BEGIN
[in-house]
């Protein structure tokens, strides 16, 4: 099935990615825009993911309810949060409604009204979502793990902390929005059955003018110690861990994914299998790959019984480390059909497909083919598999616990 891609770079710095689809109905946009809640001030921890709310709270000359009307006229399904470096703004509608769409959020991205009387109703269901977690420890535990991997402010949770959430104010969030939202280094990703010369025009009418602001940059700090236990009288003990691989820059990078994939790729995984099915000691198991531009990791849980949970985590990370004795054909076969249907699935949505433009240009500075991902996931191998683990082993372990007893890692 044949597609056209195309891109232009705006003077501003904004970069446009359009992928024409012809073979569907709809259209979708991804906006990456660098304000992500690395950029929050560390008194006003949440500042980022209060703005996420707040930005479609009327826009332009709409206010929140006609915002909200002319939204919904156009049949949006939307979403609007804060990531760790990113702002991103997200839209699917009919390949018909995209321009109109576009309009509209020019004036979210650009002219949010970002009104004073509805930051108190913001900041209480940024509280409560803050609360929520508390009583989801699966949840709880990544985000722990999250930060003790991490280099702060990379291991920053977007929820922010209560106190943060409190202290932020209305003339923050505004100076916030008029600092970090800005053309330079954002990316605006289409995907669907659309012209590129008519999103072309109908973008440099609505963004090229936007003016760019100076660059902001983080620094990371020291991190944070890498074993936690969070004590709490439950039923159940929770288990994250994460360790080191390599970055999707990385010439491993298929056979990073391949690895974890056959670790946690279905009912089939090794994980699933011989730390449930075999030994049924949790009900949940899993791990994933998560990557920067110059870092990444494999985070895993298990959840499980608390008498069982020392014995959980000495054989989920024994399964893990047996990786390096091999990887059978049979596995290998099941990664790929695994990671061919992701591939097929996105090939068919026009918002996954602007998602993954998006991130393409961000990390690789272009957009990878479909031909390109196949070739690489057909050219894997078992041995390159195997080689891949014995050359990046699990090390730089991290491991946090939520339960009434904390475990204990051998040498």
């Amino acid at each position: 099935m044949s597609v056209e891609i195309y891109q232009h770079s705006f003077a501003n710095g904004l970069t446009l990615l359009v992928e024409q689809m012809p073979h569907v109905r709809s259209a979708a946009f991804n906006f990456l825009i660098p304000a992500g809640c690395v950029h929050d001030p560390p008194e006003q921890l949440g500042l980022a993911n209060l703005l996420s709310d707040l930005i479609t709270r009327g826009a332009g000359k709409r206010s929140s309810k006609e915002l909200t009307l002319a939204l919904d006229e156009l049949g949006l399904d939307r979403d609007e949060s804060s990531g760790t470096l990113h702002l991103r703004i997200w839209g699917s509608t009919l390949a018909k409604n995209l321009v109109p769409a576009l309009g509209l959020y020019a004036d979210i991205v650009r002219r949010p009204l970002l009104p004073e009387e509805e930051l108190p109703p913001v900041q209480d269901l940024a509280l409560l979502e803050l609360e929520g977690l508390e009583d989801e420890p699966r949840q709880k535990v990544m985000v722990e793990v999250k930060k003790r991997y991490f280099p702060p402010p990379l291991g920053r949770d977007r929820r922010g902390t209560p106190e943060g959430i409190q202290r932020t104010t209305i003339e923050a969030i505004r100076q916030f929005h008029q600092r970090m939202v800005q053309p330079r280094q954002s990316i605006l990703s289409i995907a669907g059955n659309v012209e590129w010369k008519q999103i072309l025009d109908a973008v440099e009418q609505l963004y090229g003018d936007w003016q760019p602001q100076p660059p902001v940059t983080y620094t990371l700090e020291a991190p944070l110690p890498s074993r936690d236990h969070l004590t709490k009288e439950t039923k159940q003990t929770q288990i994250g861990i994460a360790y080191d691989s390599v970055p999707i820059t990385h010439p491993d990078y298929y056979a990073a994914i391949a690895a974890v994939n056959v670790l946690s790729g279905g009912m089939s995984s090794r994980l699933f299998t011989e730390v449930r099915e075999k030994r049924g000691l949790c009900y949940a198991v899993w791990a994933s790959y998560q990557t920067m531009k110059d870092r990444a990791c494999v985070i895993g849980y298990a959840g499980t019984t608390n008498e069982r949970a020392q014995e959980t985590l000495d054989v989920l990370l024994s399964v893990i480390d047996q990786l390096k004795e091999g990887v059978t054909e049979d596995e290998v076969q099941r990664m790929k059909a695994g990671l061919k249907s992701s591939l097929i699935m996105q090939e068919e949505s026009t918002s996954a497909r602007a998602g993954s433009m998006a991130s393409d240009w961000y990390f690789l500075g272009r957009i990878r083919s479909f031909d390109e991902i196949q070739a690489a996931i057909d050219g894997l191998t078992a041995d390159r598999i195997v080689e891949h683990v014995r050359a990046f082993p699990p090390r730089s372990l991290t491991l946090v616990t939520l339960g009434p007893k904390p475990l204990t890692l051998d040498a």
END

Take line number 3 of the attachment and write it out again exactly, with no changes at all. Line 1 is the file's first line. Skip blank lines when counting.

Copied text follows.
């Amino acid at each position: 099935m044949s597609v056209e891609i195309y891109q232009h770079s705006f003077a501003n710095g904004l970069t446009l990615l359009v992928e024409q689809m012809p073979h569907v109905r709809s259209a979708a946009f991804n906006f990456l825009i660098p304000a992500g809640c690395v950029h929050d001030p560390p008194e006003q921890l949440g500042l980022a993911n209060l703005l996420s709310d707040l930005i479609t709270r009327g826009a332009g000359k709409r206010s929140s309810k006609e915002l909200t009307l002319a939204l919904d006229e156009l049949g949006l399904d939307r979403d609007e949060s804060s990531g760790t470096l990113h702002l991103r703004i997200w839209g699917s509608t009919l390949a018909k409604n995209l321009v109109p769409a576009l309009g509209l959020y020019a004036d979210i991205v650009r002219r949010p009204l970002l009104p004073e009387e509805e930051l108190p109703p913001v900041q209480d269901l940024a509280l409560l979502e803050l609360e929520g977690l508390e009583d989801e420890p699966r949840q709880k535990v990544m985000v722990e793990v999250k930060k003790r991997y991490f280099p702060p402010p990379l291991g920053r949770d977007r929820r922010g902390t209560p106190e943060g959430i409190q202290r932020t104010t209305i003339e923050a969030i505004r100076q916030f929005h008029q600092r970090m939202v800005q053309p330079r280094q954002s990316i605006l990703s289409i995907a669907g059955n659309v012209e590129w010369k008519q999103i072309l025009d109908a973008v440099e009418q609505l963004y090229g003018d936007w003016q760019p602001q100076p660059p902001v940059t983080y620094t990371l700090e020291a991190p944070l110690p890498s074993r936690d236990h969070l004590t709490k009288e439950t039923k159940q003990t929770q288990i994250g861990i994460a360790y080191d691989s390599v970055p999707i820059t990385h010439p491993d990078y298929y056979a990073a994914i391949a690895a974890v994939n056959v670790l946690s790729g279905g009912m089939s995984s090794r994980l699933f299998t011989e730390v449930r099915e075999k030994r049924g000691l949790c009900y949940a198991v899993w791990a994933s790959y998560q990557t920067m531009k110059d870092r990444a990791c494999v985070i895993g849980y298990a959840g499980t019984t608390n008498e069982r949970a020392q014995e959980t985590l000495d054989v989920l990370l024994s399964v893990i480390d047996q990786l390096k004795e091999g990887v059978t054909e049979d596995e290998v076969q099941r990664m790929k059909a695994g990671l061919k249907s992701s591939l097929i699935m996105q090939e068919e949505s026009t918002s996954a497909r602007a998602g993954s433009m998006a991130s393409d240009w961000y990390f690789l500075g272009r957009i990878r083919s479909f031909d390109e991902i196949q070739a690489a996931i057909d050219g894997l191998t078992a041995d390159r598999i195997v080689e891949h683990v014995r050359a990046f082993p699990p090390r730089s372990l991290t491991l946090v616990t939520l339960g009434p007893k904390p475990l204990t890692l051998d040498a």